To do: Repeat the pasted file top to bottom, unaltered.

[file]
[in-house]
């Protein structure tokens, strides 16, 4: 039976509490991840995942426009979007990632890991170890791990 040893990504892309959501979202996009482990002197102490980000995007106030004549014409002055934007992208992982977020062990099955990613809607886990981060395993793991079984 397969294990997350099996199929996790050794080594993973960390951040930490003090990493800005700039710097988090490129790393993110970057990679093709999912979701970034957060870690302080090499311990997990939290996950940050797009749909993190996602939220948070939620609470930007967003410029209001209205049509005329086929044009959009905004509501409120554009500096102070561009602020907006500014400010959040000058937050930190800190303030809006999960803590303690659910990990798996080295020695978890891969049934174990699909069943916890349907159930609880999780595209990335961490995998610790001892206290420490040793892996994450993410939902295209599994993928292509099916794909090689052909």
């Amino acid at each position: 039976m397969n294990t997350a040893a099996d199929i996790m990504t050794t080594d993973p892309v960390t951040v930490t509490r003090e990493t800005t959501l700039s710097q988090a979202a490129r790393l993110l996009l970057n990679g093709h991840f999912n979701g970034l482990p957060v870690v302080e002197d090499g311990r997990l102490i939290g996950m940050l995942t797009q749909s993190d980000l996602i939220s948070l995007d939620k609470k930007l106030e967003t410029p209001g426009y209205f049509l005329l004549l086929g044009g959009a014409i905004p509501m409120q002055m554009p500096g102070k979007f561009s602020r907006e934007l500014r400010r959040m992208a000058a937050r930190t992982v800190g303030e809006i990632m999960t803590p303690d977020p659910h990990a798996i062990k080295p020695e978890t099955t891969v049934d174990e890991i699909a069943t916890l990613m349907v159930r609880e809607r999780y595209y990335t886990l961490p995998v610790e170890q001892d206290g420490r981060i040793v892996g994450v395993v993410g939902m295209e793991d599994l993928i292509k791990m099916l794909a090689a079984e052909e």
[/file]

[in-house]
């Protein structure tokens, strides 16, 4: 039976509490991840995942426009979007990632890991170890791990 040893990504892309959501979202996009482990002197102490980000995007106030004549014409002055934007992208992982977020062990099955990613809607886990981060395993793991079984 397969294990997350099996199929996790050794080594993973960390951040930490003090990493800005700039710097988090490129790393993110970057990679093709999912979701970034957060870690302080090499311990997990939290996950940050797009749909993190996602939220948070939620609470930007967003410029209001209205049509005329086929044009959009905004509501409120554009500096102070561009602020907006500014400010959040000058937050930190800190303030809006999960803590303690659910990990798996080295020695978890891969049934174990699909069943916890349907159930609880999780595209990335961490995998610790001892206290420490040793892996994450993410939902295209599994993928292509099916794909090689052909």
């Amino acid at each position: 039976m397969n294990t997350a040893a099996d199929i996790m990504t050794t080594d993973p892309v960390t951040v930490t509490r003090e990493t800005t959501l700039s710097q988090a979202a490129r790393l993110l996009l970057n990679g093709h991840f999912n979701g970034l482990p957060v870690v302080e002197d090499g311990r997990l102490i939290g996950m940050l995942t797009q749909s993190d980000l996602i939220s948070l995007d939620k609470k930007l106030e967003t410029p209001g426009y209205f049509l005329l004549l086929g044009g959009a014409i905004p509501m409120q002055m554009p500096g102070k979007f561009s602020r907006e934007l500014r400010r959040m992208a000058a937050r930190t992982v800190g303030e809006i990632m999960t803590p303690d977020p659910h990990a798996i062990k080295p020695e978890t099955t891969v049934d174990e890991i699909a069943t916890l990613m349907v159930r609880e809607r999780y595209y990335t886990l961490p995998v610790e170890q001892d206290g420490r981060i040793v892996g994450v395993v993410g939902m295209e793991d599994l993928i292509k791990m099916l794909a090689a079984e052909e």